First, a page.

9. In an inert gas-blanketed arc welding torch having a front nozzle portion and a disconnectible rear handle portion, said front portion comprising a metal tube having an angular extensionwith a refractory electrode mounted therein and electrically connected thereto, and a nozzle coaxial with said extension and electrically insulated therefrom, said extension having a passage communicating with said nozzle, the improvement which comprises a rear metal tube forming the frame of said handle portion, a disconnectible mechanical coupling for the mating ends of said tubes, said rear tube having a streamlined handle of electrical insulation thereon, a valve within said rear tube and having a stem coaxial `with said nozzle tube, said rear tube extending coaxially with said front tube from said coupling rearwardly to beyond said valve, and means at the rear end of said rear tube for connecting its interior to a source of inert gas andt its wall to a source of electric welding curren l0. A gas-blanketed arc welding torch, as
claimed in claim 1, wherein said electrodegrlpping means comprises an externally threaded portion adjacent said gas outlet end of said tube, and an internally threaded clamping nut surrounding and cooperating with said externally threaded portion to clamp an electrode extending axially through both said externally threaded portion and said nut into said tube.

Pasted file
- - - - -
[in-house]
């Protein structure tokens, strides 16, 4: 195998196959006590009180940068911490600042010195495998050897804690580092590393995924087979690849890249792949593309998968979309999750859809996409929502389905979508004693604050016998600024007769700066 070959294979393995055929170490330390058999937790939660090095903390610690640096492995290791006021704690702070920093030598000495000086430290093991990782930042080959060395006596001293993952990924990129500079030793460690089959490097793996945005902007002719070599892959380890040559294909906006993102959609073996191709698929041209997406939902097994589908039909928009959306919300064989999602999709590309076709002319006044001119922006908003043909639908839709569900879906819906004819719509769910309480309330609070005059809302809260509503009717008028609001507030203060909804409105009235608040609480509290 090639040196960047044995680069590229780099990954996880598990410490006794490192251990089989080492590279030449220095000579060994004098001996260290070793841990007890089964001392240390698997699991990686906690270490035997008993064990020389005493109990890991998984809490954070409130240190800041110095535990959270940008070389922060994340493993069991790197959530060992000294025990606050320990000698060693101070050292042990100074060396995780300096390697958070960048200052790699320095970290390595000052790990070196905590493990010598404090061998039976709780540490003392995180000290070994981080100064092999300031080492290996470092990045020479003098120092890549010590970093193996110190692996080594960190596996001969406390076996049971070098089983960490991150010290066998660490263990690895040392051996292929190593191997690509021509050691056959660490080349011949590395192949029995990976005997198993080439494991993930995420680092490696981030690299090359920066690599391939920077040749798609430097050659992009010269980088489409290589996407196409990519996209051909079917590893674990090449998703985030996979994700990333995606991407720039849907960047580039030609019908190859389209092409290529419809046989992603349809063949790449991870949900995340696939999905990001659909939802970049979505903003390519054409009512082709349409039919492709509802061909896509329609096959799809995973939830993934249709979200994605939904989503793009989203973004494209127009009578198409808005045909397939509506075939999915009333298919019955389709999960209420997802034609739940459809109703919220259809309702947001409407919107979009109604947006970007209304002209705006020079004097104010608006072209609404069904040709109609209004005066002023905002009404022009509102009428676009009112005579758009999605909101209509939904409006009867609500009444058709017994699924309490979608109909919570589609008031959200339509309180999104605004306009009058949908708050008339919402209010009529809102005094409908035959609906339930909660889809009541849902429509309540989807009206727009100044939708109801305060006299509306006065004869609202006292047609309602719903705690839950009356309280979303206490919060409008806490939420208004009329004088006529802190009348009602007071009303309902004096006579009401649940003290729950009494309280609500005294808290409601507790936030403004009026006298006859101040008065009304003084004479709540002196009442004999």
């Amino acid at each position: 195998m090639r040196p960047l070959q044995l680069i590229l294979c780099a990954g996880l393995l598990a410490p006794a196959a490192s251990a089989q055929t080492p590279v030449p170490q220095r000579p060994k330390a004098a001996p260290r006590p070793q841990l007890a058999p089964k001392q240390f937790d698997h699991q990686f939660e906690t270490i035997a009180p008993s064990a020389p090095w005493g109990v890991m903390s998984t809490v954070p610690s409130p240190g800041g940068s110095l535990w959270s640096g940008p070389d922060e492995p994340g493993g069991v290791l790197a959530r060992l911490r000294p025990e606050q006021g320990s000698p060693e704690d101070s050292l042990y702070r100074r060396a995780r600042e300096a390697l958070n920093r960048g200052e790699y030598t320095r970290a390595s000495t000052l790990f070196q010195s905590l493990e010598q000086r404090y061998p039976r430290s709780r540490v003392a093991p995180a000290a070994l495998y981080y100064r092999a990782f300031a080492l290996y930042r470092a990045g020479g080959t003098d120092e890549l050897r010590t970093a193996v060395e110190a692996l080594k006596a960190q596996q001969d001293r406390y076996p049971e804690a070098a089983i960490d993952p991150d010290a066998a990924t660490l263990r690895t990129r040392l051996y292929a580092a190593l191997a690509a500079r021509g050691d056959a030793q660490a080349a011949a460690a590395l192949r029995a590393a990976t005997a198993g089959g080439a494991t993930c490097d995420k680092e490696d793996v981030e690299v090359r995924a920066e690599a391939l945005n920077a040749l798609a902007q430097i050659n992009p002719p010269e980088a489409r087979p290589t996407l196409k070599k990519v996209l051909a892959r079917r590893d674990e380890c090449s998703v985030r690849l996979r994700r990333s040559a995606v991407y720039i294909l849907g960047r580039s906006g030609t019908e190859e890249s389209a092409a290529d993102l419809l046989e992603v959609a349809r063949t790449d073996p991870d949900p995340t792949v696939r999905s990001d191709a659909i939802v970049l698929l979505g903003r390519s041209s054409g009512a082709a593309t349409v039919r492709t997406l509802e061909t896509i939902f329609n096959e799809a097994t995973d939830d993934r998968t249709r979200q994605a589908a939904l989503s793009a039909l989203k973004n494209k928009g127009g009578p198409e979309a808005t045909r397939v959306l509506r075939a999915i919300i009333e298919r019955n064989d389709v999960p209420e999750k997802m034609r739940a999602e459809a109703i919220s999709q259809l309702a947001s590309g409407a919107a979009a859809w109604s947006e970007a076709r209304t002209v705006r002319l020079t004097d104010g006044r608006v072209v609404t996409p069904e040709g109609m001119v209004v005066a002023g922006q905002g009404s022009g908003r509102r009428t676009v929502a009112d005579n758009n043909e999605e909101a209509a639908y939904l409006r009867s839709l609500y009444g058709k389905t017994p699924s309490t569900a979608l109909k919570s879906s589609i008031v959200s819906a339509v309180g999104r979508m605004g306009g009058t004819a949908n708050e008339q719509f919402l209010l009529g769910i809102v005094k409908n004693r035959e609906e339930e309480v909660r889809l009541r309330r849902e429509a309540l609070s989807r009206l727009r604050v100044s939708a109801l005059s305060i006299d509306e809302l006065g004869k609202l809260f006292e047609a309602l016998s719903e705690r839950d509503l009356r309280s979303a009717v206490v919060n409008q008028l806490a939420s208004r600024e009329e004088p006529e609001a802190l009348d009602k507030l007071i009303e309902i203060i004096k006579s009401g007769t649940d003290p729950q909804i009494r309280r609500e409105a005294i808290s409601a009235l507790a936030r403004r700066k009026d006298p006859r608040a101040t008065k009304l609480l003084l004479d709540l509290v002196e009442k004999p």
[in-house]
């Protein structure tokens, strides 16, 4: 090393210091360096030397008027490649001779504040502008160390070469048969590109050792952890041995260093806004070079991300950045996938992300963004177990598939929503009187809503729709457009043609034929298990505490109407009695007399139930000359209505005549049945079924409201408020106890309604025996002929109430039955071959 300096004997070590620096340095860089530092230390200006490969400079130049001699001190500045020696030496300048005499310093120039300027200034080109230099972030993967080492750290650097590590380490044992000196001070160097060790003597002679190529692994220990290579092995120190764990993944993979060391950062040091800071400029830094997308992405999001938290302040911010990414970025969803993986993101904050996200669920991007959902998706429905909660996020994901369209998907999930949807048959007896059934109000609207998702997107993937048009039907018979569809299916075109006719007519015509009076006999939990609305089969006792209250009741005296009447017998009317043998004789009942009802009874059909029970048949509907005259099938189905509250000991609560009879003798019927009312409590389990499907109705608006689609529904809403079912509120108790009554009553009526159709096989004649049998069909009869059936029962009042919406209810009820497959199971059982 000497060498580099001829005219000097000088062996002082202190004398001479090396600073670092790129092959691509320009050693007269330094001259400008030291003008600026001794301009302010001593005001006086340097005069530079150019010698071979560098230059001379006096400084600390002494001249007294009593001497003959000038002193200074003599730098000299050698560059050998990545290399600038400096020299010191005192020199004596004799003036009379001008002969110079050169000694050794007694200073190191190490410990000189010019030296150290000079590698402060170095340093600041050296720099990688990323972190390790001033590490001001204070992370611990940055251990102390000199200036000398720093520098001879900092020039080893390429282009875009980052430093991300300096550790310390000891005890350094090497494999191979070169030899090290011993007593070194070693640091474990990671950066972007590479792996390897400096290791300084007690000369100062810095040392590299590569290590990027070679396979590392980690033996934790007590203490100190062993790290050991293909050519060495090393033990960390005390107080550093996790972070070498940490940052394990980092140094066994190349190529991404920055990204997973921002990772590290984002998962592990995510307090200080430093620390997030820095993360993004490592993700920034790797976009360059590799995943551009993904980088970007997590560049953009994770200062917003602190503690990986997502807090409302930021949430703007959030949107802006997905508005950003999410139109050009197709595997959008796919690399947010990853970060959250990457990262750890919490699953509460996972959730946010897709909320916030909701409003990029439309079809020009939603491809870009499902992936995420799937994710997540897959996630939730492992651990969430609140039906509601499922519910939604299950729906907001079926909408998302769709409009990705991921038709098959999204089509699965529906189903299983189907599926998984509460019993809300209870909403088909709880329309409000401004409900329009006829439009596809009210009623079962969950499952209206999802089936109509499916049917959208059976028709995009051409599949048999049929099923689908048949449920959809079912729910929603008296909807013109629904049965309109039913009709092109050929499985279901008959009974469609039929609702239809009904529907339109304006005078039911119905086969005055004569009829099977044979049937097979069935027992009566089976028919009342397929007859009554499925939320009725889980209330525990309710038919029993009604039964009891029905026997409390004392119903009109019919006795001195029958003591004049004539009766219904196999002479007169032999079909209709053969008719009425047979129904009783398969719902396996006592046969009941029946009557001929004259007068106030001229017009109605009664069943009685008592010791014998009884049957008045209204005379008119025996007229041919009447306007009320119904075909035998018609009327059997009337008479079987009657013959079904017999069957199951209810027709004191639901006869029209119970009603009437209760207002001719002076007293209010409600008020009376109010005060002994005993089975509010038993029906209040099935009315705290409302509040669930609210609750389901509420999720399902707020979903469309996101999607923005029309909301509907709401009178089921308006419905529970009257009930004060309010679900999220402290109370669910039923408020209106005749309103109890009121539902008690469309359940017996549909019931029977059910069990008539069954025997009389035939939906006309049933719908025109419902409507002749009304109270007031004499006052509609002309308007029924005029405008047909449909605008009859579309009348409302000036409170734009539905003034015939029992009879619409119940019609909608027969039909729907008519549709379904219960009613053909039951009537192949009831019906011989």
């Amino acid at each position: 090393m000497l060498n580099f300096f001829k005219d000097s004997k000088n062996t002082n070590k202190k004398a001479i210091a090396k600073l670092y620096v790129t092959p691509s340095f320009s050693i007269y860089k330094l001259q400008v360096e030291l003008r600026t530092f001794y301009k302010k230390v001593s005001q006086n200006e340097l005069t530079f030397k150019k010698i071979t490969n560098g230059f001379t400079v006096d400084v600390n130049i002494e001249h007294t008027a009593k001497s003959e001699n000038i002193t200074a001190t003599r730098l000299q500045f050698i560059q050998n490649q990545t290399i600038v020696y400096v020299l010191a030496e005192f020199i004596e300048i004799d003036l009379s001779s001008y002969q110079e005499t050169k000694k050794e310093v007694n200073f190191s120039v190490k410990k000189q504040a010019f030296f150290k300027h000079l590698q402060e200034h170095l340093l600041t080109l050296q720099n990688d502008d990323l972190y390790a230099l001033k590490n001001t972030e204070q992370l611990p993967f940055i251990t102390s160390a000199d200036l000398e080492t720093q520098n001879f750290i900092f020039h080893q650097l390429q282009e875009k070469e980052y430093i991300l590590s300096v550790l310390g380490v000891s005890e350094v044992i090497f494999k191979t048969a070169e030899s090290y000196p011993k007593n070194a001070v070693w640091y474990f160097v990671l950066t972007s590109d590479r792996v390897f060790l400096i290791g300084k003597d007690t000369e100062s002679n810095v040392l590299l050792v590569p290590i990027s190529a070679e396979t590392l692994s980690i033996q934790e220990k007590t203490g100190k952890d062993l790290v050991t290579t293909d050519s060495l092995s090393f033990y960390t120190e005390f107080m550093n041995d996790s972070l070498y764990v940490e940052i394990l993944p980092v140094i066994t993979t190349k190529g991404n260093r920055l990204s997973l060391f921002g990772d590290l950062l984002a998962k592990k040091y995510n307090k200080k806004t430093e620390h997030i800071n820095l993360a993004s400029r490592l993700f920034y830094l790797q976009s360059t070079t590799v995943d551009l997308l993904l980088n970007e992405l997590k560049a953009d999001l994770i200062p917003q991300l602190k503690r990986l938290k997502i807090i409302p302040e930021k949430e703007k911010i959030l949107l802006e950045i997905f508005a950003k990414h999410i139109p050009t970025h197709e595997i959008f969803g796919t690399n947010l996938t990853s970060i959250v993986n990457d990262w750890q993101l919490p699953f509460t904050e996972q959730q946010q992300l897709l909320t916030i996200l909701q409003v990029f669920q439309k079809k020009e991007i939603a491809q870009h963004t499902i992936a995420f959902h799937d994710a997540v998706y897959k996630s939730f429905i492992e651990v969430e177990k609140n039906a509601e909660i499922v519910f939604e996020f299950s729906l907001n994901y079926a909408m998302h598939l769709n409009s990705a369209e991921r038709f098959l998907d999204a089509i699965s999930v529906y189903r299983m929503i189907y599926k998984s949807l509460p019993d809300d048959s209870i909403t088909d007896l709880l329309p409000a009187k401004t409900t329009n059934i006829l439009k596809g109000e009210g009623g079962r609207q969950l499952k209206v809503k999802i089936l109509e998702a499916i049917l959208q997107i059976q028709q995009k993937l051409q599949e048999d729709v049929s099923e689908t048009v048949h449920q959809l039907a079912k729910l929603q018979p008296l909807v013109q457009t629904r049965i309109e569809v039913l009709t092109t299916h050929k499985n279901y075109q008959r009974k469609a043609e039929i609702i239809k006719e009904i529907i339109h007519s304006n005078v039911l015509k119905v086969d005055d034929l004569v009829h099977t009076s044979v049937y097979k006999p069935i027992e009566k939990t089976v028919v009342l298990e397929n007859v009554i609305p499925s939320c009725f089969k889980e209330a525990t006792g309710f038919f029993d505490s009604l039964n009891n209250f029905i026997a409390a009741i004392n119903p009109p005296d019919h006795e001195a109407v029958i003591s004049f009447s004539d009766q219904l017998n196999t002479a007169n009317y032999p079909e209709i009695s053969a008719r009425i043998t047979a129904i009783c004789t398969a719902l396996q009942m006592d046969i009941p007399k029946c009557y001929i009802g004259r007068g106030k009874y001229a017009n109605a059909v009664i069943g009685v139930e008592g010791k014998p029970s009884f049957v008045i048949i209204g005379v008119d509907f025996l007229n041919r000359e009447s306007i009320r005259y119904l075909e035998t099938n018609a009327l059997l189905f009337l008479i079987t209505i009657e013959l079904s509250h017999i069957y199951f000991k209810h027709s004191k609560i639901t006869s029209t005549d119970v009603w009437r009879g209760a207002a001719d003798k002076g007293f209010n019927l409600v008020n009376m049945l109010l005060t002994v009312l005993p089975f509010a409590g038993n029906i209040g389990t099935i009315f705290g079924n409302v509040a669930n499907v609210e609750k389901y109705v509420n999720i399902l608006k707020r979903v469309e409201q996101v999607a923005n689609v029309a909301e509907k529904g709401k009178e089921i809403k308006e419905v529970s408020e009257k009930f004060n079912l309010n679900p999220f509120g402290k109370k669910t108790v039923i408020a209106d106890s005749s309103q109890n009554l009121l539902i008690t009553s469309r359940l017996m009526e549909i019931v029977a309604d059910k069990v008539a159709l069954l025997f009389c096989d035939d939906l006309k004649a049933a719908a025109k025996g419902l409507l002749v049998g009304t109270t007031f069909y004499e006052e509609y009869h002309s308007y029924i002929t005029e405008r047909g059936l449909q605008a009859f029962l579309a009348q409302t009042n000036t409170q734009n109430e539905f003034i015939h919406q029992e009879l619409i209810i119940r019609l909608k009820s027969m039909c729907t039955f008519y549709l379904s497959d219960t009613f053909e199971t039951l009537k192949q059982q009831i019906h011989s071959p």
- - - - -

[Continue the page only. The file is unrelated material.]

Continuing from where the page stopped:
11. A gas-blanketed arc welding torch, as claimed in claim 1, wherein said electricallyconductive tube comprises two tubular sections united end-to-end, one of said sections being disposed at an angle relatively to the other section and adapted to completely enclose the inner end of an electrode held by said torch, such angularly disposed section having an externally threaded portion and 'also having gas outlet apertures extending radially therethrough at points located behind said externally threaded portion, and an internally threaded clamping nut surrounding and cooperating with said externally threaded portion to clamp an electrode extending axially through both said externally threaded portion and said nut into said angularly disposed section. 12. In an inert gas blanketed arc welding torch, a metal tube constituting both an electric welding current conductor and a gas conduit; an outer metal shell coaxial with said metal tube and insulated therefrom; a tubular member mounted at an obtuse angle to said metal tube; a nozzle comprising a metal shell coaxial with said tubular member; said metal shells being joined at the same obtuse angle at which said metal tube and tubular member are disposed; a refractory electrode of smaller cross-sectional area than the interior of said tubular member and projecting thereinto; a clutch associated with said tubular member and gripping said electrode, said clutch being constructed and arranged .to-open to a larger cross-sectional area than said electrode whereby the rear end 0i' said electrode mayI be inserted past said clutch into said tubular member, said clutch being in electric circuit with said metal tube; said obtuse angularly disposed tubular member being constructed and arranged to receive and completely enclose the inner end of said electrode held by said clutch; and said metal tube and tubular member having gas passage means for conducting inert gas from said tube around said clutch to said nozzle.